I recently learned about the Enigma Machine in my cryptography class, but I am a bit confused as to the number of permutations of the wheel settings. According to every article I've read on the matter, the number of different ways the wheels could be set up equals the number of permutations that the wheels can produce. I understand that there are 26*26*26 possible starting settings (assuming three wheels), but what I do not understand is why the settings of each wheel do not come into play. From what I know, each wheel contains a series of jumbled wires that further scramble each incoming letter. Aren't there 26! different ways that these wires can be arranged? For example, when the plaintext is an 'A' and the starting setting of the first wheel is at position n, the first wheel can produce any different letter depending on the wiring inside of the wheel. I just don't get why that is not a factor when determining the number of keys that can be used. Can somebody clear this up please?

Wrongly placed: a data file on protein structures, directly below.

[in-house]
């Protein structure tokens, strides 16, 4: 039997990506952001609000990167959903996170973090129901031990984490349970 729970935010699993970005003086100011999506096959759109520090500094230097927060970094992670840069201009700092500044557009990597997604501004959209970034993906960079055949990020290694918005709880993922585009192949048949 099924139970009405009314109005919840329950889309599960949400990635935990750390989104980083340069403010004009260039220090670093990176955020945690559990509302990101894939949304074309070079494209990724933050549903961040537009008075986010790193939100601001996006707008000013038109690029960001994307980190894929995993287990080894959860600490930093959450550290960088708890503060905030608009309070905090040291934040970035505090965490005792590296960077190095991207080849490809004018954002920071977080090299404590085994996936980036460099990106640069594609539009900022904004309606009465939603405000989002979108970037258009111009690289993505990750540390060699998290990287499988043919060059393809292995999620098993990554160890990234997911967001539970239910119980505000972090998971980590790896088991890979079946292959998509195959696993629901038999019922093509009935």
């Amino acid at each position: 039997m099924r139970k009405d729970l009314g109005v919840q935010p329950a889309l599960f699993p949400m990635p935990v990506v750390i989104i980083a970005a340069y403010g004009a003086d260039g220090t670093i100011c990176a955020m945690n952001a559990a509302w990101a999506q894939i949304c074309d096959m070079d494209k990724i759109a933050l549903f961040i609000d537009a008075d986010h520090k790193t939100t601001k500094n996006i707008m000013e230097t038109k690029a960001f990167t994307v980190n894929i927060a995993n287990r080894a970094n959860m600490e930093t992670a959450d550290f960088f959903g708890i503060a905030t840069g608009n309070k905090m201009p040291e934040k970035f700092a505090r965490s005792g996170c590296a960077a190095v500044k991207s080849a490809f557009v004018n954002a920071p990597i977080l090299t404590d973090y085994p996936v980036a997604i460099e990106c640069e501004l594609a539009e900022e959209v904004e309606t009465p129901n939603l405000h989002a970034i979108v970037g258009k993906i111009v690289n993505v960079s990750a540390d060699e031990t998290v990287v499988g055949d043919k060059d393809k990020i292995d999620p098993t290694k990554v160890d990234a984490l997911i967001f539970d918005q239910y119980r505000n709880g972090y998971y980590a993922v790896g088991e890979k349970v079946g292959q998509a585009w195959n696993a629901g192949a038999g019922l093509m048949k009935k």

EDIT: to clarify, I know that the wiring settings remain constant throughout the encryption procedure, but there are still multiple ways to set it up initially. At this point I'm thinking that each wheel has a specific wiring that is common to all Enigma machines. That would make the most sense to me.